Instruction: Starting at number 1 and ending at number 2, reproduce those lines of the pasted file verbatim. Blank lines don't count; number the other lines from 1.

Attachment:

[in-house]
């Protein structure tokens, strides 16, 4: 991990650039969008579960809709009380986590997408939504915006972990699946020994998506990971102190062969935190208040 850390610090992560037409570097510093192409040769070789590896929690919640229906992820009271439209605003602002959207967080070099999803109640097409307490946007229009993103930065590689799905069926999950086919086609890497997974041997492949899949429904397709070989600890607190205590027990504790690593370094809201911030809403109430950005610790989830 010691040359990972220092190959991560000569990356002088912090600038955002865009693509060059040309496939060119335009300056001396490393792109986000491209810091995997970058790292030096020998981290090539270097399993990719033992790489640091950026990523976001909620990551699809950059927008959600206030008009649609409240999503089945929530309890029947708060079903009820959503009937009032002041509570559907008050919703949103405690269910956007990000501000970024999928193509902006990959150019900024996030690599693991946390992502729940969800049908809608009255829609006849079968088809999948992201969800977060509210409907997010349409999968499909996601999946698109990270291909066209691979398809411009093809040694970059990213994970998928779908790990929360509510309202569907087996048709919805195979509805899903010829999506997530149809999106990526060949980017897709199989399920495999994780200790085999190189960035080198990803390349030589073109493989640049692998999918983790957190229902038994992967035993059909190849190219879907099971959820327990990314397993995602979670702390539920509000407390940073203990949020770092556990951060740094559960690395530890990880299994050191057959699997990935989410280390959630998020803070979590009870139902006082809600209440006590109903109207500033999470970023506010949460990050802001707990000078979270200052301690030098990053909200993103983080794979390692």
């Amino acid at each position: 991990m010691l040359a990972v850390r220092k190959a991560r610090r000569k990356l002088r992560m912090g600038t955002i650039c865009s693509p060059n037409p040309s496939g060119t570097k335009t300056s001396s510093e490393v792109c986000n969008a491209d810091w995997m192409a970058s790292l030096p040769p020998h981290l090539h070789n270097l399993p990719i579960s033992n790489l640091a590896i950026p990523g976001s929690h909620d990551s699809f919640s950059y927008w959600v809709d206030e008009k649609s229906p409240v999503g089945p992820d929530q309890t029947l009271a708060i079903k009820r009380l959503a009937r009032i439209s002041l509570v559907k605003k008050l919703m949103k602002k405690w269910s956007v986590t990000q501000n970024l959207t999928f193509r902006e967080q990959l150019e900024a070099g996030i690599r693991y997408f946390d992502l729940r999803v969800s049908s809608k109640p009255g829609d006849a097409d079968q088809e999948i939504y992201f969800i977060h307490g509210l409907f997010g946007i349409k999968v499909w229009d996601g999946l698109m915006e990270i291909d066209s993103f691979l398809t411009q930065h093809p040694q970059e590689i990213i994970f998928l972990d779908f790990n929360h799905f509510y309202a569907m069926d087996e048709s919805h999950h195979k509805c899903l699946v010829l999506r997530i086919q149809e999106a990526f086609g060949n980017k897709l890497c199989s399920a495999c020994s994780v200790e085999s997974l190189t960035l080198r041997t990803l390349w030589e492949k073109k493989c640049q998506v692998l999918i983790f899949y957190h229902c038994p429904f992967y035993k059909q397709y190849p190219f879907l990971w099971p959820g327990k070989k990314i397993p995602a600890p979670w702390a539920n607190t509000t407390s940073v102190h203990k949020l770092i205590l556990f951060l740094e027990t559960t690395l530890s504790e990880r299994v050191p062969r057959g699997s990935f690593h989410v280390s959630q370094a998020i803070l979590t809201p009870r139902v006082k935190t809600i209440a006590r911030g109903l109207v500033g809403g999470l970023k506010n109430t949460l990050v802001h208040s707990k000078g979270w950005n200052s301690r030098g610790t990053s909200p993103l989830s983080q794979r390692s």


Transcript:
[in-house]
């Protein structure tokens, strides 16, 4: 991990650039969008579960809709009380986590997408939504915006972990699946020994998506990971102190062969935190208040 850390610090992560037409570097510093192409040769070789590896929690919640229906992820009271439209605003602002959207967080070099999803109640097409307490946007229009993103930065590689799905069926999950086919086609890497997974041997492949899949429904397709070989600890607190205590027990504790690593370094809201911030809403109430950005610790989830 010691040359990972220092190959991560000569990356002088912090600038955002865009693509060059040309496939060119335009300056001396490393792109986000491209810091995997970058790292030096020998981290090539270097399993990719033992790489640091950026990523976001909620990551699809950059927008959600206030008009649609409240999503089945929530309890029947708060079903009820959503009937009032002041509570559907008050919703949103405690269910956007990000501000970024999928193509902006990959150019900024996030690599693991946390992502729940969800049908809608009255829609006849079968088809999948992201969800977060509210409907997010349409999968499909996601999946698109990270291909066209691979398809411009093809040694970059990213994970998928779908790990929360509510309202569907087996048709919805195979509805899903010829999506997530149809999106990526060949980017897709199989399920495999994780200790085999190189960035080198990803390349030589073109493989640049692998999918983790957190229902038994992967035993059909190849190219879907099971959820327990990314397993995602979670702390539920509000407390940073203990949020770092556990951060740094559960690395530890990880299994050191057959699997990935989410280390959630998020803070979590009870139902006082809600209440006590109903109207500033999470970023506010949460990050802001707990000078979270200052301690030098990053909200993103983080794979390692």